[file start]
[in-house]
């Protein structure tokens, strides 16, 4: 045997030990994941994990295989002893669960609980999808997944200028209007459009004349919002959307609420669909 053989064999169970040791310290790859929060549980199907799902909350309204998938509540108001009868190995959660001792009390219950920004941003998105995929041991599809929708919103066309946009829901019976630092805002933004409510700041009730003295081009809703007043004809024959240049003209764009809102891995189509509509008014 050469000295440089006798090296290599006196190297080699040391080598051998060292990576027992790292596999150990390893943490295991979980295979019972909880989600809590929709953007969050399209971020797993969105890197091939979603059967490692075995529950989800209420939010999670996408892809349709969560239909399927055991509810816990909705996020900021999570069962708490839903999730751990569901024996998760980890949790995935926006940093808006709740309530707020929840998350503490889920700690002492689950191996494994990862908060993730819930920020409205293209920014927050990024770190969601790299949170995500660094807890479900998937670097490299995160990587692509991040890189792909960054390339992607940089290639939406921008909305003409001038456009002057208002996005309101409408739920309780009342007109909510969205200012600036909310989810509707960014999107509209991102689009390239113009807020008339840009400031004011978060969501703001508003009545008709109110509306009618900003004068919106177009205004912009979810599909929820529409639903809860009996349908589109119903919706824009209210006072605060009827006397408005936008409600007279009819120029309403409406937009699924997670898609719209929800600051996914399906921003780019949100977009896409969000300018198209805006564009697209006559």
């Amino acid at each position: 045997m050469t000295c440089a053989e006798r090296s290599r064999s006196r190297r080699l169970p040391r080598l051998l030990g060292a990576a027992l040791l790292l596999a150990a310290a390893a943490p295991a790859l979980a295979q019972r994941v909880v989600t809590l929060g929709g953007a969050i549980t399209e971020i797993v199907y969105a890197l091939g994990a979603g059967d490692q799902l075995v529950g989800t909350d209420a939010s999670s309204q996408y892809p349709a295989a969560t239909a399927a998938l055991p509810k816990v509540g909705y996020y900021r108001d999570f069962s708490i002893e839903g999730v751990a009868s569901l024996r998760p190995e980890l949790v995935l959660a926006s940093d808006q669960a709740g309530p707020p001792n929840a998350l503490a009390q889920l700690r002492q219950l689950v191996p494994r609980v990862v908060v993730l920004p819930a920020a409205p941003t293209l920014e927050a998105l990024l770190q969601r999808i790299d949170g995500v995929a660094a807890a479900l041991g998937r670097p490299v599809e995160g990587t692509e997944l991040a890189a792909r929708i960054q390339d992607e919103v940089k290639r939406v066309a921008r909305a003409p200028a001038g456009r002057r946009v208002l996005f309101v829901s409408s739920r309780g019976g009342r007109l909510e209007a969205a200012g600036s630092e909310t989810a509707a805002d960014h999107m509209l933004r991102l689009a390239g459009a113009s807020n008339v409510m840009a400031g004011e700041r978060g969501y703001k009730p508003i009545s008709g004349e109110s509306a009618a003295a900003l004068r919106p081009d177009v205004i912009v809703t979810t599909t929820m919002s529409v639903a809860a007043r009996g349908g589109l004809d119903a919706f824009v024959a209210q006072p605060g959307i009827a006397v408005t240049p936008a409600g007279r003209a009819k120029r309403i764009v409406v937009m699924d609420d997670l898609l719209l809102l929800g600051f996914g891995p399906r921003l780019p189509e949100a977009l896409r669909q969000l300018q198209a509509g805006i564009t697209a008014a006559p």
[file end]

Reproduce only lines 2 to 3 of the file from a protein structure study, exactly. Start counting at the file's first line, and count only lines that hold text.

């Protein structure tokens, strides 16, 4: 045997030990994941994990295989002893669960609980999808997944200028209007459009004349919002959307609420669909 053989064999169970040791310290790859929060549980199907799902909350309204998938509540108001009868190995959660001792009390219950920004941003998105995929041991599809929708919103066309946009829901019976630092805002933004409510700041009730003295081009809703007043004809024959240049003209764009809102891995189509509509008014 050469000295440089006798090296290599006196190297080699040391080598051998060292990576027992790292596999150990390893943490295991979980295979019972909880989600809590929709953007969050399209971020797993969105890197091939979603059967490692075995529950989800209420939010999670996408892809349709969560239909399927055991509810816990909705996020900021999570069962708490839903999730751990569901024996998760980890949790995935926006940093808006709740309530707020929840998350503490889920700690002492689950191996494994990862908060993730819930920020409205293209920014927050990024770190969601790299949170995500660094807890479900998937670097490299995160990587692509991040890189792909960054390339992607940089290639939406921008909305003409001038456009002057208002996005309101409408739920309780009342007109909510969205200012600036909310989810509707960014999107509209991102689009390239113009807020008339840009400031004011978060969501703001508003009545008709109110509306009618900003004068919106177009205004912009979810599909929820529409639903809860009996349908589109119903919706824009209210006072605060009827006397408005936008409600007279009819120029309403409406937009699924997670898609719209929800600051996914399906921003780019949100977009896409969000300018198209805006564009697209006559």
């Amino acid at each position: 045997m050469t000295c440089a053989e006798r090296s290599r064999s006196r190297r080699l169970p040391r080598l051998l030990g060292a990576a027992l040791l790292l596999a150990a310290a390893a943490p295991a790859l979980a295979q019972r994941v909880v989600t809590l929060g929709g953007a969050i549980t399209e971020i797993v199907y969105a890197l091939g994990a979603g059967d490692q799902l075995v529950g989800t909350d209420a939010s999670s309204q996408y892809p349709a295989a969560t239909a399927a998938l055991p509810k816990v509540g909705y996020y900021r108001d999570f069962s708490i002893e839903g999730v751990a009868s569901l024996r998760p190995e980890l949790v995935l959660a926006s940093d808006q669960a709740g309530p707020p001792n929840a998350l503490a009390q889920l700690r002492q219950l689950v191996p494994r609980v990862v908060v993730l920004p819930a920020a409205p941003t293209l920014e927050a998105l990024l770190q969601r999808i790299d949170g995500v995929a660094a807890a479900l041991g998937r670097p490299v599809e995160g990587t692509e997944l991040a890189a792909r929708i960054q390339d992607e919103v940089k290639r939406v066309a921008r909305a003409p200028a001038g456009r002057r946009v208002l996005f309101v829901s409408s739920r309780g019976g009342r007109l909510e209007a969205a200012g600036s630092e909310t989810a509707a805002d960014h999107m509209l933004r991102l689009a390239g459009a113009s807020n008339v409510m840009a400031g004011e700041r978060g969501y703001k009730p508003i009545s008709g004349e109110s509306a009618a003295a900003l004068r919106p081009d177009v205004i912009v809703t979810t599909t929820m919002s529409v639903a809860a007043r009996g349908g589109l004809d119903a919706f824009v024959a209210q006072p605060g959307i009827a006397v408005t240049p936008a409600g007279r003209a009819k120029r309403i764009v409406v937009m699924d609420d997670l898609l719209l809102l929800g600051f996914g891995p399906r921003l780019p189509e949100a977009l896409r669909q969000l300018q198209a509509g805006i564009t697209a008014a006559p």